This is the time to take a kid fishing since it's almost impossible not to catch a fish from one of Ocean City's piers or the U.S. 50 bridge.
Though the much sought-after flounder are becoming harder to find in the bay, Norfolk spot, small sea bass and tiny snapper blues are abundant. The spot, which are averaging 7 to 9 inches in length, are getting the interest of locals and visitors alike. The spot, one of which we heard tipped the scales at 1 pound, 2 ounces, are definitely large enough to eat.
The Norfolk spot take bloodworms or night crawlers for bait. The little sea bass, which will put a smile on any child's face, will take shiners, squid or worms for bait. The hungry snapper blues will also take almost anything for bait.
For children, use a rod with a top and bottom rig with size No. 6 hooks. Let them drop it to the bottom from any one of Ocean City's piers or docks on the incoming to high tide, and something should shake the rod.
Many boat anglers are fishing for flounder and catching a few good-sized ones. The flounder have been averaging 16 to 16 1/2 inches with a few larger ones mixed in. Most boaters are averaging two keepers per trip.
Some boaters, tired of the long wait between flounder bites, are switching to the quick-paced spot fishing. Locals drifting in front of Hooper's Restaurant on the west side of the bay are coming up with coolers of spot. Anglers drifting near Harbor Island are bragging of catches of spot and numerous blowfish, another fine eating fish.
The big news in the bay has been the U.S. 50 bridge. Anglers fishing with a bit of worm, trailed with a small strip of squid, are catching all kinds of fish -- some of the largest Norfolk croakers (10 inches), porgies, small sea trout and even a few stray flounder. For best results, anglers should fish near the bridge in about 8 feet of water, anchor near the channel, and then cast and slowly retrieve their lines.
The Ocean Pier, which runs parallel to the Ocean City inlet, saw some fantastic fishing last week. According to pier manager David Townsend, one group caught 23 legal-sized flounder, all more than 15 inches, in a four-hour span on the pier. Anglers were using a squid and shiner sandwich on a long leadered single rig.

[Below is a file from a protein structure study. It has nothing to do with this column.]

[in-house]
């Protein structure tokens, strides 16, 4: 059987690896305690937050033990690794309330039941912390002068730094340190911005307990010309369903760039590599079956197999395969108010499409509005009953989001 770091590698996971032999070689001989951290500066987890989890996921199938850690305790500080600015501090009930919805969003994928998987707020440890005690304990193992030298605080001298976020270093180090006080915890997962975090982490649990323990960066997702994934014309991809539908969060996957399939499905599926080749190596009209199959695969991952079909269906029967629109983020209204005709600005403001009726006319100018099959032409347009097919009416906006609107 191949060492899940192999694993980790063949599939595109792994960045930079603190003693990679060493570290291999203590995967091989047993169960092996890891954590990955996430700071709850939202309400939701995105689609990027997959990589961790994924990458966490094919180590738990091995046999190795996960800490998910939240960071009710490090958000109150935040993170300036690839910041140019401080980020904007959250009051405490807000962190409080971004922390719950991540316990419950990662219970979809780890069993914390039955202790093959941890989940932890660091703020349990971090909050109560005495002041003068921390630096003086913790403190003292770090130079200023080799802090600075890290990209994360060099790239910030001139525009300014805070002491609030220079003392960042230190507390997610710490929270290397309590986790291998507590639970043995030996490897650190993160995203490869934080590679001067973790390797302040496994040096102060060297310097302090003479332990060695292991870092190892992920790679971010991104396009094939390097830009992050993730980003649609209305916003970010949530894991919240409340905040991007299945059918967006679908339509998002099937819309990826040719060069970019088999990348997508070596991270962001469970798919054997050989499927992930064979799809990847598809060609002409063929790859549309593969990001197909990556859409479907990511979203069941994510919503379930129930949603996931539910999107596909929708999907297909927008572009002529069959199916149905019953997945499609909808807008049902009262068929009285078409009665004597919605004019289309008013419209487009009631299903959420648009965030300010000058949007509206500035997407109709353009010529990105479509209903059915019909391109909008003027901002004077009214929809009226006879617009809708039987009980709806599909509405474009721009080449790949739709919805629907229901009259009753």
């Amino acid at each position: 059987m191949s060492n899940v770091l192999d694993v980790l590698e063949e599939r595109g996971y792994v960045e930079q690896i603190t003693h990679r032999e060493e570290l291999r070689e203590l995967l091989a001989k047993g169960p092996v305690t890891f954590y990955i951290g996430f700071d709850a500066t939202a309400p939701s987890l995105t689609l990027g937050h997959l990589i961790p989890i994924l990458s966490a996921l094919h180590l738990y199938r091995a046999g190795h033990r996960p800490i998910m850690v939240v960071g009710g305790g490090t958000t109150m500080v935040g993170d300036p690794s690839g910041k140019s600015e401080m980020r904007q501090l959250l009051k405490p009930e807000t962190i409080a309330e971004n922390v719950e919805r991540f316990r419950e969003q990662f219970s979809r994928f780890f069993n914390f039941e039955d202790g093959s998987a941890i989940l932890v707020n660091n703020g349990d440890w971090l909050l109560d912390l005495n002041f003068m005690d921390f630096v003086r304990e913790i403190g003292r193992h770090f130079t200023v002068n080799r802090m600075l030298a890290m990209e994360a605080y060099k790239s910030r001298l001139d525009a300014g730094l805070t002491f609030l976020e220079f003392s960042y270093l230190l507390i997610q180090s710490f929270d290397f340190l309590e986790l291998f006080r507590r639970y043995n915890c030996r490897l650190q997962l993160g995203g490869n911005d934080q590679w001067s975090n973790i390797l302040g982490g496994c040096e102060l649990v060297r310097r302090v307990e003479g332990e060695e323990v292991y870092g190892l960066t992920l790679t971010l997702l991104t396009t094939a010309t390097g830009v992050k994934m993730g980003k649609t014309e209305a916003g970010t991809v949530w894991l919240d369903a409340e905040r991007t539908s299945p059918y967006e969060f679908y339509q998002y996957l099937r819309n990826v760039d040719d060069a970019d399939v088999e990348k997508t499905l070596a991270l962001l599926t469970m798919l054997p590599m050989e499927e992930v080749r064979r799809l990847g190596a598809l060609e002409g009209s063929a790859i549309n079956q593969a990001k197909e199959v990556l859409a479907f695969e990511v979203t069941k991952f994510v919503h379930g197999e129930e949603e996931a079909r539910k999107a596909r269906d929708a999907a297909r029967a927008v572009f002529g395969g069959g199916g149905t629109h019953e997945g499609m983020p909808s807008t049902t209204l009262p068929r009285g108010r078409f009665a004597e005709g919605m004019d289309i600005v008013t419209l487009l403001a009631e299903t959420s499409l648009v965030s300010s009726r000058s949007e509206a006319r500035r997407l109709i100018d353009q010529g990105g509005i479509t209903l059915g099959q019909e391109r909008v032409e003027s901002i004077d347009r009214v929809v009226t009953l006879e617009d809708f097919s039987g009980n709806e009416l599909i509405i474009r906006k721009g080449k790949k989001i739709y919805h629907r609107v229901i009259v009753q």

The flounder have been hitting the pier strictly during the daylight hours along with good-sized Norfolk spot. At night, the whiting move in, along with some keeper-size croaker.
Surf fishing from Cape Henlopen to Assateague Island has remained fairly constant. Norfolk spot and some whiting can always be caught on bloodworms.
Blues seem to hit on the dead low tide on mullet, but these fish haven't been consistent enough for anyone to get excited about. Large sharks, though, are still exciting news on the beach with duskies and sand sharks being reeled in.
Indian River Inlet had a nice surprise last weekend when Charlene Wright of Antesfort, Pa., caught a 7 1/2 -pound flounder from the campground sea wall. Her companion, though, ended up with bloody knees after he had to climb down on the rocks to retrieve the catch, which took a live minnow and was weighed in at the Old Inlet Bait and Tackle.
Party boat fishing, which had slowed up recently, has picked up considerably. The boats have reported catching a variety of fish. The Judith M, running out of Bahia Marina at 22nd Street, bragged of catching hound fish, trigger fish, porgies and sea bass up to 3 1/2 pounds.
J. R. DeWees of Lanham landed a 10-pound king mackerel while fishing aboard the Taurus party boat on Dorchester Street. This is an unusual catch for a party boat, but not as unusual as Gary Bloomsfield's catch. The Frederick man was fishing aboard the Judy V out of Shantytown when he hooked a 25-pound cobia. The boat was fishing the first lump of the bass grounds with squid strips.
Small boats fishing inshore had a good week. Spanish mackerel were breaking all over the ocean. The first and second lumps of the bass grounds and the Fenwick shoal have been the hottest spot for the Spanish mackerel. Most boats fishing for them are getting the federal limit of 10 fish per angler. (Minimum size limit is 12 inches.) These fish, not to be confused with the oilier Boston mackerel, are very good to eat, and are mostly caught on small spoons. The fish are easily spooked, and wire leaders and big snap swivels should be avoided.
White marlin fishing has turned on. These fish have been scattered from the Baltimore to the Washington canyons. One of the largest whites of the season -- 84 pounds -- was caught last week aboard the Island Girl out of the White Marlin Marina.
The yellowfin tuna fishing picked up in the Baltimore and Poor Man's canyon once again. They were hitting in the 60- to 100-fathom line.
Anglers are also picking up lots of false albacore in the area of the second to third lumps and also a king mackerel or two.
In tournament news, no blue marlin were caught in the annual blue marlin tournament. The winner was the boat True Grit, which released two white marlins in the shortest period of time.